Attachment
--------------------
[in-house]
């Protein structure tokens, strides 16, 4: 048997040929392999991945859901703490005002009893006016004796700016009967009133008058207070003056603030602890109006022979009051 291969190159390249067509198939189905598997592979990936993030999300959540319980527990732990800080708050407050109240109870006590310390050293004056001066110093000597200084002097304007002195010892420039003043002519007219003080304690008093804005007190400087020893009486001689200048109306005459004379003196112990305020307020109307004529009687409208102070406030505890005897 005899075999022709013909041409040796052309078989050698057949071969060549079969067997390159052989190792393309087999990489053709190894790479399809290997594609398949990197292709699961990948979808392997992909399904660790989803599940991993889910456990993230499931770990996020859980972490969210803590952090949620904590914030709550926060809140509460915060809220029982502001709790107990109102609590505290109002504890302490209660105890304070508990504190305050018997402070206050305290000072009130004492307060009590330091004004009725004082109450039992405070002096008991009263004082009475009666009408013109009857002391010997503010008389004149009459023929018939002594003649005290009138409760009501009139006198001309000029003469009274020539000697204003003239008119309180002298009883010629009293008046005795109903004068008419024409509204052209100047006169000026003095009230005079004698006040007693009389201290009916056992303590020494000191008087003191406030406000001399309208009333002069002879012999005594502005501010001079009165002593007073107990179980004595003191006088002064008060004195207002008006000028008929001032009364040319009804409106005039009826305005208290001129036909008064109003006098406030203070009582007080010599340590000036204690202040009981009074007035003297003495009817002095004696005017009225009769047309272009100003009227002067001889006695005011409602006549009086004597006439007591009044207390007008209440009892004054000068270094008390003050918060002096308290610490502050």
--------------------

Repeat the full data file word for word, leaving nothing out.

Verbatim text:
[in-house]
């Protein structure tokens, strides 16, 4: 048997040929392999991945859901703490005002009893006016004796700016009967009133008058207070003056603030602890109006022979009051 291969190159390249067509198939189905598997592979990936993030999300959540319980527990732990800080708050407050109240109870006590310390050293004056001066110093000597200084002097304007002195010892420039003043002519007219003080304690008093804005007190400087020893009486001689200048109306005459004379003196112990305020307020109307004529009687409208102070406030505890005897 005899075999022709013909041409040796052309078989050698057949071969060549079969067997390159052989190792393309087999990489053709190894790479399809290997594609398949990197292709699961990948979808392997992909399904660790989803599940991993889910456990993230499931770990996020859980972490969210803590952090949620904590914030709550926060809140509460915060809220029982502001709790107990109102609590505290109002504890302490209660105890304070508990504190305050018997402070206050305290000072009130004492307060009590330091004004009725004082109450039992405070002096008991009263004082009475009666009408013109009857002391010997503010008389004149009459023929018939002594003649005290009138409760009501009139006198001309000029003469009274020539000697204003003239008119309180002298009883010629009293008046005795109903004068008419024409509204052209100047006169000026003095009230005079004698006040007693009389201290009916056992303590020494000191008087003191406030406000001399309208009333002069002879012999005594502005501010001079009165002593007073107990179980004595003191006088002064008060004195207002008006000028008929001032009364040319009804409106005039009826305005208290001129036909008064109003006098406030203070009582007080010599340590000036204690202040009981009074007035003297003495009817002095004696005017009225009769047309272009100003009227002067001889006695005011409602006549009086004597006439007591009044207390007008209440009892004054000068270094008390003050918060002096308290610490502050």